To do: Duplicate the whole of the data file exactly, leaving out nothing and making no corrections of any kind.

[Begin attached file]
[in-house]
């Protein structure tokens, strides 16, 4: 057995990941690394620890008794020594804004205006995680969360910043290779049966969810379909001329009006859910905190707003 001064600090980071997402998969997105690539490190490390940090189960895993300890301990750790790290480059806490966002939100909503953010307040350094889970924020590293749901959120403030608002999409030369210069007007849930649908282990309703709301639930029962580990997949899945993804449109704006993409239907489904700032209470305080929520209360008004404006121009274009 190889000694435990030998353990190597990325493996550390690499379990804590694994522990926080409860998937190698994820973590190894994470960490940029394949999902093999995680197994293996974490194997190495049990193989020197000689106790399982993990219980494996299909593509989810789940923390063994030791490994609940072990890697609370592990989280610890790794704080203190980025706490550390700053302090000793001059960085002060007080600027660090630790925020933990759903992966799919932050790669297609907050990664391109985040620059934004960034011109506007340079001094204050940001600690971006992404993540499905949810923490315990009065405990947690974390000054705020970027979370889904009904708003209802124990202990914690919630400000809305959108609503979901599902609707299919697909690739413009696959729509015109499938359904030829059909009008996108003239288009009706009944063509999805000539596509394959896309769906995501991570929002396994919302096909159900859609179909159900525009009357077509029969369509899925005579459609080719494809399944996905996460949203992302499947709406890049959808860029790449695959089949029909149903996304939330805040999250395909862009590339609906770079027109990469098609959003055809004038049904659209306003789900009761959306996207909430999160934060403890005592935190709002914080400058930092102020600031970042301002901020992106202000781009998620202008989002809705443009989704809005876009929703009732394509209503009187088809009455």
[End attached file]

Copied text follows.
[in-house]
């Protein structure tokens, strides 16, 4: 057995990941690394620890008794020594804004205006995680969360910043290779049966969810379909001329009006859910905190707003 001064600090980071997402998969997105690539490190490390940090189960895993300890301990750790790290480059806490966002939100909503953010307040350094889970924020590293749901959120403030608002999409030369210069007007849930649908282990309703709301639930029962580990997949899945993804449109704006993409239907489904700032209470305080929520209360008004404006121009274009 190889000694435990030998353990190597990325493996550390690499379990804590694994522990926080409860998937190698994820973590190894994470960490940029394949999902093999995680197994293996974490194997190495049990193989020197000689106790399982993990219980494996299909593509989810789940923390063994030791490994609940072990890697609370592990989280610890790794704080203190980025706490550390700053302090000793001059960085002060007080600027660090630790925020933990759903992966799919932050790669297609907050990664391109985040620059934004960034011109506007340079001094204050940001600690971006992404993540499905949810923490315990009065405990947690974390000054705020970027979370889904009904708003209802124990202990914690919630400000809305959108609503979901599902609707299919697909690739413009696959729509015109499938359904030829059909009008996108003239288009009706009944063509999805000539596509394959896309769906995501991570929002396994919302096909159900859609179909159900525009009357077509029969369509899925005579459609080719494809399944996905996460949203992302499947709406890049959808860029790449695959089949029909149903996304939330805040999250395909862009590339609906770079027109990469098609959003055809004038049904659209306003789900009761959306996207909430999160934060403890005592935190709002914080400058930092102020600031970042301002901020992106202000781009998620202008989002809705443009989704809005876009929703009732394509209503009187088809009455």